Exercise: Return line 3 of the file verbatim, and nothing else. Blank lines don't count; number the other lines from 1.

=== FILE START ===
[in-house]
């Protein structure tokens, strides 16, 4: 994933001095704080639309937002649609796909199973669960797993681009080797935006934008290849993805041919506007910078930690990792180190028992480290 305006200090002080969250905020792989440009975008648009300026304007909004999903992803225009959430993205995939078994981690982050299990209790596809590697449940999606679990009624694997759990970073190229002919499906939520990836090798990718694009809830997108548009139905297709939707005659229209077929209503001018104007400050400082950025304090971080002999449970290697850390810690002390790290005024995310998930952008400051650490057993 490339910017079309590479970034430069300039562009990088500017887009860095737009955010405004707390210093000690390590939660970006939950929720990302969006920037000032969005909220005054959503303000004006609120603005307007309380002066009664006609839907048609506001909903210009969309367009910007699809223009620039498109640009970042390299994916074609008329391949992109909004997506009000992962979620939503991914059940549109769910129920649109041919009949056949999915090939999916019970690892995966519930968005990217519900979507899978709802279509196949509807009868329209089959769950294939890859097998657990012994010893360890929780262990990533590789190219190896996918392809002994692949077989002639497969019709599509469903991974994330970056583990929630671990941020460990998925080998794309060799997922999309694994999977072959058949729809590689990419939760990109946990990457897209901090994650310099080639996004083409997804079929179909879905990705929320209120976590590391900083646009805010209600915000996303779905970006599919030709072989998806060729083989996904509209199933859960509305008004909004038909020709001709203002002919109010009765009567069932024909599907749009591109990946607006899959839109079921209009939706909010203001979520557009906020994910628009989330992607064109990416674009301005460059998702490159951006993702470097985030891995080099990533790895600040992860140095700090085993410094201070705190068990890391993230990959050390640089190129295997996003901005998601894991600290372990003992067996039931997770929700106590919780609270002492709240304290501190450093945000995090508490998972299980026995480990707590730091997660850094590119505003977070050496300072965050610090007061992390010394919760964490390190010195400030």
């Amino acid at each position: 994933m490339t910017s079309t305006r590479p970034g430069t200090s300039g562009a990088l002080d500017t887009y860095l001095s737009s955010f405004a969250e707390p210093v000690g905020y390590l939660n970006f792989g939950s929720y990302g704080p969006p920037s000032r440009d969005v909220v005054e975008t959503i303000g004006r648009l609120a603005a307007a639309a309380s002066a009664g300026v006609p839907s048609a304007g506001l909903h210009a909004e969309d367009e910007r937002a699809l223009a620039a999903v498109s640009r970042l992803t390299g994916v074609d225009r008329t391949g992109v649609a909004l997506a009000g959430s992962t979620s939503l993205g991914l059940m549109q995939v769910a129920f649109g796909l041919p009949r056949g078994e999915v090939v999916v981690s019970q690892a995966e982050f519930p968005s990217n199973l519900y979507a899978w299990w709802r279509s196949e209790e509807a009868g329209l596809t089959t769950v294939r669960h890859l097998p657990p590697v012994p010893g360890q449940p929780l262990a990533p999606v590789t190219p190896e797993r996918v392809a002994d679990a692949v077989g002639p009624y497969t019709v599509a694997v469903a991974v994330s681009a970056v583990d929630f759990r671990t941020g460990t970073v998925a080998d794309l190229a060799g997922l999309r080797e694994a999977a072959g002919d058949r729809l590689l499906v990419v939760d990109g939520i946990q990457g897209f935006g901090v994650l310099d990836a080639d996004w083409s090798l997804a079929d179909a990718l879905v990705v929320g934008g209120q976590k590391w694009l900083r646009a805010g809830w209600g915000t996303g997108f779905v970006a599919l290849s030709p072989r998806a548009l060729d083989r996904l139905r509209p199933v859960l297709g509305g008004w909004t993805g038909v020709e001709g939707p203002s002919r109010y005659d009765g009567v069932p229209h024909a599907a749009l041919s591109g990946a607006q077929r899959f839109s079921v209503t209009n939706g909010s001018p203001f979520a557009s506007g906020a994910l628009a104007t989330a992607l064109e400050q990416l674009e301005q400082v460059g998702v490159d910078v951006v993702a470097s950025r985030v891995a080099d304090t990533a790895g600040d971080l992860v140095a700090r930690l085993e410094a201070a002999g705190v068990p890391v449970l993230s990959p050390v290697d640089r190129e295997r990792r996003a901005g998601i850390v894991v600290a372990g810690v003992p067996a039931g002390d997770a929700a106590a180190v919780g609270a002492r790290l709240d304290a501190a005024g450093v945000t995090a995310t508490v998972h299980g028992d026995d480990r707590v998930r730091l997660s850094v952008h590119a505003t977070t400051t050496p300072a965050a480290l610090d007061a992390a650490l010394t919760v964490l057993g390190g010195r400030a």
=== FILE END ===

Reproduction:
């Amino acid at each position: 994933m490339t910017s079309t305006r590479p970034g430069t200090s300039g562009a990088l002080d500017t887009y860095l001095s737009s955010f405004a969250e707390p210093v000690g905020y390590l939660n970006f792989g939950s929720y990302g704080p969006p920037s000032r440009d969005v909220v005054e975008t959503i303000g004006r648009l609120a603005a307007a639309a309380s002066a009664g300026v006609p839907s048609a304007g506001l909903h210009a909004e969309d367009e910007r937002a699809l223009a620039a999903v498109s640009r970042l992803t390299g994916v074609d225009r008329t391949g992109v649609a909004l997506a009000g959430s992962t979620s939503l993205g991914l059940m549109q995939v769910a129920f649109g796909l041919p009949r056949g078994e999915v090939v999916v981690s019970q690892a995966e982050f519930p968005s990217n199973l519900y979507a899978w299990w709802r279509s196949e209790e509807a009868g329209l596809t089959t769950v294939r669960h890859l097998p657990p590697v012994p010893g360890q449940p929780l262990a990533p999606v590789t190219p190896e797993r996918v392809a002994d679990a692949v077989g002639p009624y497969t019709v599509a694997v469903a991974v994330s681009a970056v583990d929630f759990r671990t941020g460990t970073v998925a080998d794309l190229a060799g997922l999309r080797e694994a999977a072959g002919d058949r729809l590689l499906v990419v939760d990109g939520i946990q990457g897209f935006g901090v994650l310099d990836a080639d996004w083409s090798l997804a079929d179909a990718l879905v990705v929320g934008g209120q976590k590391w694009l900083r646009a805010g809830w209600g915000t996303g997108f779905v970006a599919l290849s030709p072989r998806a548009l060729d083989r996904l139905r509209p199933v859960l297709g509305g008004w909004t993805g038909v020709e001709g939707p203002s002919r109010y005659d009765g009567v069932p229209h024909a599907a749009l041919s591109g990946a607006q077929r899959f839109s079921v209503t209009n939706g909010s001018p203001f979520a557009s506007g906020a994910l628009a104007t989330a992607l064109e400050q990416l674009e301005q400082v460059g998702v490159d910078v951006v993702a470097s950025r985030v891995a080099d304090t990533a790895g600040d971080l992860v140095a700090r930690l085993e410094a201070a002999g705190v068990p890391v449970l993230s990959p050390v290697d640089r190129e295997r990792r996003a901005g998601i850390v894991v600290a372990g810690v003992p067996a039931g002390d997770a929700a106590a180190v919780g609270a002492r790290l709240d304290a501190a005024g450093v945000t995090a995310t508490v998972h299980g028992d026995d480990r707590v998930r730091l997660s850094v952008h590119a505003t977070t400051t050496p300072a965050a480290l610090d007061a992390a650490l010394t919760v964490l057993g390190g010195r400030a």